I do not know the answer for a general Quillen adjunction, but I will attempt to give a complete answer in the case you're interested in, when the adjunction $(F,G)$ is of the form $(f_!,f^\ast)$ for $f\colon C\to D$ a continuous functor between sites:

**Claim.** The functor $\mathbb{L}f_!$ preserves finite homotopy limits iff $f$ is a morphism of site, i.e., iff $f$ induces a geometric morphism between $1$-topoi.

(So for instance if finite limits exist in $C$ and $D$ and $f$ preserves them, then $\mathbb{L}f_!$ preserves finite homotopy limits.)

The proof of the claim will use higher topos theory. The underlying $(\infty,1)$-adjunction to $(F,G)$ is the adjunction

$$ f_!: Shv_\infty^\wedge(C)\to Shv_\infty^\wedge(D): f^\ast$$

between the $(\infty,1)$-topoi of hypercomplete sheaves, so we must figure out when this $f_!$ preserves finite limits. First of all it is clear that if $f_!$ preserves finite limits, then $f$ is a morphism of sites: the restriction of $f_!$ to $0$-truncated objects still preserves finite limits.

The other implication is less trivial: assume that $f$ is a morphism of sites. Let $Shv_\infty^\sim(C)$ denote the $1$-localic $(\infty,1)$-topos whose $0$-truncated objects are sheaves of sets on $C$ (see HTT Definition 6.4.5.8): its hypercompletion is the topos $Shv_\infty^\wedge(C)$ we're interested in (concretely, $Shv_\infty^\sim(C)\simeq Shv_\infty(C')$ where $C'$ is a site with finite limits equivalent to $C$). By definition of $1$-localic topoi, the functor $f^\ast\colon Shv_\infty^\sim(D)\to Shv_\infty^\sim(C)$ has a left exact left adjoint since its restriction to $0$-truncated objects has (by assumption). The functor $f_!\colon Shv_\infty^\wedge(C)\to Shv_\infty^\wedge (D)$ is the composition of the functors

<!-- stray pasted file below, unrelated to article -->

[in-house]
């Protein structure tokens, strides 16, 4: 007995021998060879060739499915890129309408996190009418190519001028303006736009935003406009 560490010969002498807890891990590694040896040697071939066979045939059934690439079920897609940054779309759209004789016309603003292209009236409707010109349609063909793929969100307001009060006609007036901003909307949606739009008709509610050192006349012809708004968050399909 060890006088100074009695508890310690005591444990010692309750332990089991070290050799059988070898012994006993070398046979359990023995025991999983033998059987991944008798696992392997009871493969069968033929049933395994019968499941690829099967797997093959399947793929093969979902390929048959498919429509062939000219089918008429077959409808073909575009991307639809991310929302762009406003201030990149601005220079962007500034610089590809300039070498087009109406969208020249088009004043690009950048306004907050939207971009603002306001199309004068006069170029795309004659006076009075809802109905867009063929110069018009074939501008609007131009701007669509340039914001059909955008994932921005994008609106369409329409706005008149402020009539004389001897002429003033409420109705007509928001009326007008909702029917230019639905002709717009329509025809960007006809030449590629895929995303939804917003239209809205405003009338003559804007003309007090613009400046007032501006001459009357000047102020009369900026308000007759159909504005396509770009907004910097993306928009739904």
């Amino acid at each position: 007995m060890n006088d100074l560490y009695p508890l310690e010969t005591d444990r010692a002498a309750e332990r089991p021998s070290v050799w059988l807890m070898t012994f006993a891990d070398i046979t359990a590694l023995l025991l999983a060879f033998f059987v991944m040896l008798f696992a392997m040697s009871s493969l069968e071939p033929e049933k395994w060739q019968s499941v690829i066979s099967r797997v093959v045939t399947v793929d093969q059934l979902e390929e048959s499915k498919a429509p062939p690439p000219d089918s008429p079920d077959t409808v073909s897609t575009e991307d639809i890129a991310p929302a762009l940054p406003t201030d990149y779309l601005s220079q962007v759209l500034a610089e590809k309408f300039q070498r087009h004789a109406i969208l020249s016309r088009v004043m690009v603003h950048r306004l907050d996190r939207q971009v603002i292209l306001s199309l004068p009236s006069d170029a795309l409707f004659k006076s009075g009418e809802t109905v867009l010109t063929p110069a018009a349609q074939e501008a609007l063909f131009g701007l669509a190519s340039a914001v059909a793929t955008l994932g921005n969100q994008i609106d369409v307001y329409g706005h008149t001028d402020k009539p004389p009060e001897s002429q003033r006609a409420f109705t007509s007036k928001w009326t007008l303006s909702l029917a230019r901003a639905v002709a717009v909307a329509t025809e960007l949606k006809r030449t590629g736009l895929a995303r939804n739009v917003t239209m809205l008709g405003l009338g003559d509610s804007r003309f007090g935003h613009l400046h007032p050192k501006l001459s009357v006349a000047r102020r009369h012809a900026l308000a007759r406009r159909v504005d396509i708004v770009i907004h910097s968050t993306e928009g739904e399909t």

$$ Shv_\infty^\wedge(C) \hookrightarrow Shv_\infty^\sim(C) \stackrel{f_!}{\to} Shv_\infty^\sim(D) \to Shv_\infty^\wedge(D)$$

all of which preserve finite limits.

**ETA:**

This leaves open the question of whether $f_!\colon Shv_\infty(C)\to Shv_\infty(D)$ preserves finite limits for $f$ a morphism of site. It's true if $C$ and $D$ have finite limits, by the above. My hunch is that it's not true in general, i.e., that the appropriate higher notion of morphism of sites is stronger than the usual one.

In case $f:C\to D$ is cocontinuous (but not necessarily continuous), then the functor $f_\ast\colon PSh_\infty(C)\to PSh_\infty(D)$ preserves sheaves (this follows from the corresponding fact for sheaves of sets because sieves are $0$-truncated). The induced adjunction $(f^\ast,f_\ast)$ between sheaves is always a geometric morphism because $f^\ast$ is the composition of three functors that preserve finite limits, as above. In particular, $f_\ast$ preserves hypercomplete objects and you get an induced geometric morphism between hypercompletions.